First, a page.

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Giving thanks for a year of beagliness

At just about 3 months, Perdita the baby beagle [or beaglet, as we called her] is poking her nose at my camera, wondering why I'm just standing around when we could be WALKING!
At just about 3 months, Perdita the baby beagle [or beaglet, as we called her] is poking her nose at my camera, wondering why I'm just standing around when we could be WALKING!
Susan NC Price

When we took in Mama Pearl and her three puppies just before Thanksgiving last year, I knew my husband would want to keep one of the puppies. And, while I'd never felt the need of a beagle before, I figured I could manage to raise one puppy this year without too much grief. It did put the brakes on much other fostering, but keeping Perdita, the only girl from Pearl's litter, turned out to be a blessing in ways we could never have imagined.

Perdita and Seiki in a rare moment of shared people watching from the upstairs hall.
Susan NC Price

By the time Dita turned 3 months old, her brothers and mother had found their new homes through the Chicagoland Dog Rescue. Dita didn’t seem to miss them, but then, she’d known Bill and me since before her eyes opened, so to that extent she hadn't really lost all her family. When she turned 4 months old and got her rabies shot and DuPage dog park tag, she got to know the joys of running off leash with Seiki, our 4-year-old shiba inu. That’s when I realized that shibas are sprinters but beagles are marathoners!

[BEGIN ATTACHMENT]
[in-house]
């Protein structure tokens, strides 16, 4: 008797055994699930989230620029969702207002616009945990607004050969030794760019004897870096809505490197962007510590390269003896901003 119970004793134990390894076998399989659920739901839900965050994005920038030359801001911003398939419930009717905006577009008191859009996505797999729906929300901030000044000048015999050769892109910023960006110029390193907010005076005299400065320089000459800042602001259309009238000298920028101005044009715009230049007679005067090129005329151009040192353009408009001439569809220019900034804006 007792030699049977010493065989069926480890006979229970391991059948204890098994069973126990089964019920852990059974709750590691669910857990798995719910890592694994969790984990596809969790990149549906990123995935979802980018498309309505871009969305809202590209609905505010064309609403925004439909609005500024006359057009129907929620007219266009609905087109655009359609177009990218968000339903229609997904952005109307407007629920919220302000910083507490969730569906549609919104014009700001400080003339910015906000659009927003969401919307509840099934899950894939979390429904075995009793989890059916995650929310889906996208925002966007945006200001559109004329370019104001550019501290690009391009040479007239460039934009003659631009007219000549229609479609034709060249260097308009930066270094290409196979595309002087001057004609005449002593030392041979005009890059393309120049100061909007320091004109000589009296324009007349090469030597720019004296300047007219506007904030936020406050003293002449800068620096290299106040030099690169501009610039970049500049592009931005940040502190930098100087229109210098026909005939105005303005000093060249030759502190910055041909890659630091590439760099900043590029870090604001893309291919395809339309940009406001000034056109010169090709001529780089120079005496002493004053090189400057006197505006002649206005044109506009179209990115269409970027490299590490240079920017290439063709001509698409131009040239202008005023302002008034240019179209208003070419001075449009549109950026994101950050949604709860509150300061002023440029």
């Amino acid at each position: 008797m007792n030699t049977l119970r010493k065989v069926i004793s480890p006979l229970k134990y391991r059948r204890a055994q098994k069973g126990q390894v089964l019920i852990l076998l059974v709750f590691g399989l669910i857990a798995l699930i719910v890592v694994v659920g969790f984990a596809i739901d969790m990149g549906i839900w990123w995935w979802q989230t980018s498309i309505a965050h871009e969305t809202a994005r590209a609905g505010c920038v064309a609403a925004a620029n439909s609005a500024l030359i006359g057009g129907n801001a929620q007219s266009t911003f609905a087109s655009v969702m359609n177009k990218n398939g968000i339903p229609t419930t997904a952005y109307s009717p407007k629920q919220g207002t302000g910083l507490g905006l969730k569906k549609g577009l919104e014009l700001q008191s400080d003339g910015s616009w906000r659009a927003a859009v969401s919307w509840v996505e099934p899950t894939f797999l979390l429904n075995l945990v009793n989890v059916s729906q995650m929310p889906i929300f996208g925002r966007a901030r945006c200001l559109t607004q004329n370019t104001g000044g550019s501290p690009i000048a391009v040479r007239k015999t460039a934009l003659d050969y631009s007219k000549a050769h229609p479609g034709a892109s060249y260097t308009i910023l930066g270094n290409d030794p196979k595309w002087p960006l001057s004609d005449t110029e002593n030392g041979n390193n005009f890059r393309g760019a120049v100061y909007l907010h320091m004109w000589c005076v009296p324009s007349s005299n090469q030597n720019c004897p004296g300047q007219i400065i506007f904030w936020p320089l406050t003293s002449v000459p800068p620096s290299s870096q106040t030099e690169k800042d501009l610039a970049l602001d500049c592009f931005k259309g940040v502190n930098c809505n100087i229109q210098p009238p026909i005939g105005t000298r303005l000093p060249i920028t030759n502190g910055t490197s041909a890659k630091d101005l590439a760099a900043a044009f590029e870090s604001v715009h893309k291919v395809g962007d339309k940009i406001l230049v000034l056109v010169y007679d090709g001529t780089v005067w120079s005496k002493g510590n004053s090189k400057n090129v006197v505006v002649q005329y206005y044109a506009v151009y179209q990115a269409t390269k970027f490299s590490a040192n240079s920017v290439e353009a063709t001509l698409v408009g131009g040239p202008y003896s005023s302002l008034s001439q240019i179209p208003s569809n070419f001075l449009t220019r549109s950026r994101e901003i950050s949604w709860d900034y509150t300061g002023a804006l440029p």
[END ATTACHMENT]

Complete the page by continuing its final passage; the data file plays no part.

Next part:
And then Seiki developed canine glaucoma. After 6+ weeks of visits to the canine eye specialist and ending up with a regimen of 3 different eyedrops three times a day in each eye, we got her eye pressures stabilized, at least for now. But for weeks Seiki refused to run, and only reluctantly even walked with us at the off-leash parks.

Dita missed having her best buddy to run with. When Seiki lagged behind, she’d run back and forth between us and her shiba sister. She soon started barking and nipping and play-bowing, trying to get Seiki to chase her.

Eventually, her campaign of harassment worked. Seiki would move, just to get away from the nuisance. And then she started following us. And then she’d run to catch up. And sometimes, the two of them were once again running together.

So, just over a year after Perdita came into our lives as a tiny, blind 250-gram fur lump, and even with the occasional shredded book or sock or throw pillow, we feel tremendous love and gratitude for our seeing-eye beagle, harassing our less-sighted dog into regaining full mobility.